Our new guidance for better DMD respiratory care
We have launched new guidance to protect respiratory function in people with Duchenne muscular dystrophy (DMD), which has been endorsed and supported by the British Thoracic Society.
The recommendations were created by our DMD Care UK programme and will help patients, parents, caregivers and healthcare professionals to be informed about the very best respiratory care in DMD and improve care delivery across the UK.
Why the guidance is needed
As people with DMD get older and the disease progresses, they are at risk of respiratory issues. This is due to the lack of dystrophin, a protein that protects the muscles, including the diaphragm and muscles that control breathing and coughing. The lungs are not directly affected, but the muscles around them that control inspiration and expiration (breathing in and out) are.
Currently, there is no medication to prevent respiratory muscle weakness but there are vital steps you can take to delay it, including starting routine checks from around six years of age. The new guidelines explain how early monitoring and ongoing management help to keep the respiratory system healthy for as long as possible. They also explain some of the important things that need to be understood by clinicians treating a person with DMD in an emergency or during an illness.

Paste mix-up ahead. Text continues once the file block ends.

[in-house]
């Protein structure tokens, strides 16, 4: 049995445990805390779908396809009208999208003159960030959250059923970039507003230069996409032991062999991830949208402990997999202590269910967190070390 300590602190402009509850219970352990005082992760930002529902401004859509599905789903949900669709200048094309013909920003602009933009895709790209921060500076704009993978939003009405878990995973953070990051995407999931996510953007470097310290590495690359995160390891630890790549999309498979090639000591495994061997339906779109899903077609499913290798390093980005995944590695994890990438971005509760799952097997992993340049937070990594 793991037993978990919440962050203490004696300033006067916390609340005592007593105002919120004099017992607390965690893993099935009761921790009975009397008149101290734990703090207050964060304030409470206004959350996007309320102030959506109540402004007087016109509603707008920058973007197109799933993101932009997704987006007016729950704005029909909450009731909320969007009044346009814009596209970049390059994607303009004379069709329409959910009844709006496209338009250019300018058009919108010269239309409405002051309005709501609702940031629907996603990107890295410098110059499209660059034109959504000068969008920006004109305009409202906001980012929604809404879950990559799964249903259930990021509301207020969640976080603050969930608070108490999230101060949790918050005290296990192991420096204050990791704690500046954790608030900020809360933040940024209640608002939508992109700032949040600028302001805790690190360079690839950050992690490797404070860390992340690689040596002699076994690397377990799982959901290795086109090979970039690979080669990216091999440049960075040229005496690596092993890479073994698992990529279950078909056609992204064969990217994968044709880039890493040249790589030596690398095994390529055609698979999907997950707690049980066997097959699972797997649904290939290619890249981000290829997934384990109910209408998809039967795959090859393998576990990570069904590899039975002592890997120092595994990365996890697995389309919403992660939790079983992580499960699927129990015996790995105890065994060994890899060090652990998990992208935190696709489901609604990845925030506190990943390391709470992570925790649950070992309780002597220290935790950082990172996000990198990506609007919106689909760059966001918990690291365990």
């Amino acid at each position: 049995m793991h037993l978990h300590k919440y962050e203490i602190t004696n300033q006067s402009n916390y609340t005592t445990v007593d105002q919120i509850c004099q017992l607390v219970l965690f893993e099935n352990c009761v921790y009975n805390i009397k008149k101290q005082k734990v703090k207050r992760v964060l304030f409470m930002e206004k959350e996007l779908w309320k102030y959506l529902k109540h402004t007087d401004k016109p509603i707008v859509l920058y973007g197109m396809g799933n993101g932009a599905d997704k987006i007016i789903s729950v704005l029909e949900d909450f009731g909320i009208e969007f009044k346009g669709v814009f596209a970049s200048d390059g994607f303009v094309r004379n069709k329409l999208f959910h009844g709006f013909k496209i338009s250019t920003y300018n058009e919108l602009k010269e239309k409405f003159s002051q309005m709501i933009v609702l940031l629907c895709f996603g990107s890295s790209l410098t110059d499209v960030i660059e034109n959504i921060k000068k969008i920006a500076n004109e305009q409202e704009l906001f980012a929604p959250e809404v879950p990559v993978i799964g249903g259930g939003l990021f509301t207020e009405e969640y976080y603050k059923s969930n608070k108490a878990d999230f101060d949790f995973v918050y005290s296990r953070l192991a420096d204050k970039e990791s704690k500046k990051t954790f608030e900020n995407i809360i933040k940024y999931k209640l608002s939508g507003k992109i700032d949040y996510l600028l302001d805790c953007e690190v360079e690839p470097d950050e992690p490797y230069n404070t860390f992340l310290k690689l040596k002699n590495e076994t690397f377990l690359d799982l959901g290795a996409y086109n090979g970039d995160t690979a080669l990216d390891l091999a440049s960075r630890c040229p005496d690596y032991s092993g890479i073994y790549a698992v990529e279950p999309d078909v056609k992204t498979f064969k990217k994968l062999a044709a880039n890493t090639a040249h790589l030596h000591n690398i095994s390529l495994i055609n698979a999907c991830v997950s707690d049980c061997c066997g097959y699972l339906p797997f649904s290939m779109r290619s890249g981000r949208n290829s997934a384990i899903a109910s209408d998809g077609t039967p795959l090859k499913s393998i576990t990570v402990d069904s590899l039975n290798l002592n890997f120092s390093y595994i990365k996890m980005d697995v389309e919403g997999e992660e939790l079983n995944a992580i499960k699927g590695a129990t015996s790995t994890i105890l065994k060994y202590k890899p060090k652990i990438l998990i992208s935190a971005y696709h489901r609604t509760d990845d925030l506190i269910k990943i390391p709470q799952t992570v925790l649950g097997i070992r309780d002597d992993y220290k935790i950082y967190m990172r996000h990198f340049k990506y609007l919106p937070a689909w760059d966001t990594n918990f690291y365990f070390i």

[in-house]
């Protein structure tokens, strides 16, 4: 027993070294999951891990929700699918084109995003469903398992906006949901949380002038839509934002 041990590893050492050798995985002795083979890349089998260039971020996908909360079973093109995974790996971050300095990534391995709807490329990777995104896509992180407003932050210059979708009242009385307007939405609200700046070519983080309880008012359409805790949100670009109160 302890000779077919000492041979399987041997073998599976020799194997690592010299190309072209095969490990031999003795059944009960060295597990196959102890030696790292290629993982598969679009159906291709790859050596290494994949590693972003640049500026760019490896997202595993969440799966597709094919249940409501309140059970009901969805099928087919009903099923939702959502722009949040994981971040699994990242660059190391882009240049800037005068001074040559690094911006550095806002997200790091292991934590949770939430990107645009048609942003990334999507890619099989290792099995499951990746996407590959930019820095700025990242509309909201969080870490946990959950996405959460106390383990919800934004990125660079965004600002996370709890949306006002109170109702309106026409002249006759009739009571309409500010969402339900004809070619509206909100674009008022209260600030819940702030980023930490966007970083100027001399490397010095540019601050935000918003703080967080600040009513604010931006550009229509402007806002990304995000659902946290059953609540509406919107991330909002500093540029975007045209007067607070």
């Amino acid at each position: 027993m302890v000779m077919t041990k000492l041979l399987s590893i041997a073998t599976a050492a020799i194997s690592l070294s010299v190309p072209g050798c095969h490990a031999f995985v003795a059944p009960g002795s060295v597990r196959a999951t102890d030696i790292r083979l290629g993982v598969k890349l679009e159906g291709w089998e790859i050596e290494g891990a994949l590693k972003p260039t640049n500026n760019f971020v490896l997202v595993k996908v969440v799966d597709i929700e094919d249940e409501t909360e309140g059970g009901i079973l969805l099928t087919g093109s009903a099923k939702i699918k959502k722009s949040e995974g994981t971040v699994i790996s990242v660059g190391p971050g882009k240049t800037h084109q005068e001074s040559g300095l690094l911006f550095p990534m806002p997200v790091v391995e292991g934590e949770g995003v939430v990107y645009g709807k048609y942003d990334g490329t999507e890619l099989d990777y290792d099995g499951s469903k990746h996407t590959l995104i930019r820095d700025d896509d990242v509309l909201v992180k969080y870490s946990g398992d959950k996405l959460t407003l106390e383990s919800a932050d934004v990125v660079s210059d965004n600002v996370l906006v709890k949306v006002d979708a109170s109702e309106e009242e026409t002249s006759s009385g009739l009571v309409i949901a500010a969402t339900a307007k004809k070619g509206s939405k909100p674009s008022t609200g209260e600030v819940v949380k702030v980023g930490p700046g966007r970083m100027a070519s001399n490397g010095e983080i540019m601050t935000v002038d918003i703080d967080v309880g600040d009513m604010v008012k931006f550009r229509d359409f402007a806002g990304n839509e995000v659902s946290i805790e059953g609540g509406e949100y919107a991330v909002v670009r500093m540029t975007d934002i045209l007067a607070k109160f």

Clinical recommendations for respiratory care
DMD Care UK is a collaboration between Duchenne UK and the John Walton Muscular Dystrophy Research Centre at Newcastle University which aims to improve care for all people with DMD.
The new clinical recommendations and guidelines for respiratory care were produced by DMD Care UK’s Respiratory Working Group, which is chaired by Dr Anne-Marie Childs. The work has been endorsed by the British Thoracic Society and published in Thorax, an international respiratory and clinical care journal.
Dr Ben Messer, who was the British Thoracic Society representative on the Working Group, said:
“As patients with Duchenne muscular dystrophy are living longer, they are increasingly likely to present to acute services including respiratory medicine and critical care medicine. This document highlights critical management points during an acute admission. It also details the general respiratory management and the important triggers for referral to complex home ventilation services for further assessment and follow-up. The document benefits from multi professional input as well as patient representation and is a pragmatic guide to the long-term and acute respiratory management of patients with Duchenne muscular dystrophy.”
Respiratory care guide for DMD patients and families
We have also worked with the patient community to produce a family guide based on these recommendations.
Phillippa Farrant, a patient representative who worked on the new patient guide and clinical recommendations, explains their importance:
“As the parent of a son who had Duchenne and having had to battle through the myriad of issues around respiratory care, I felt it important to reflect the patient voice and lived experience when devising the new recommendations and care guide. It’s important to get it right to make the lives of those in the Duchenne community easier.”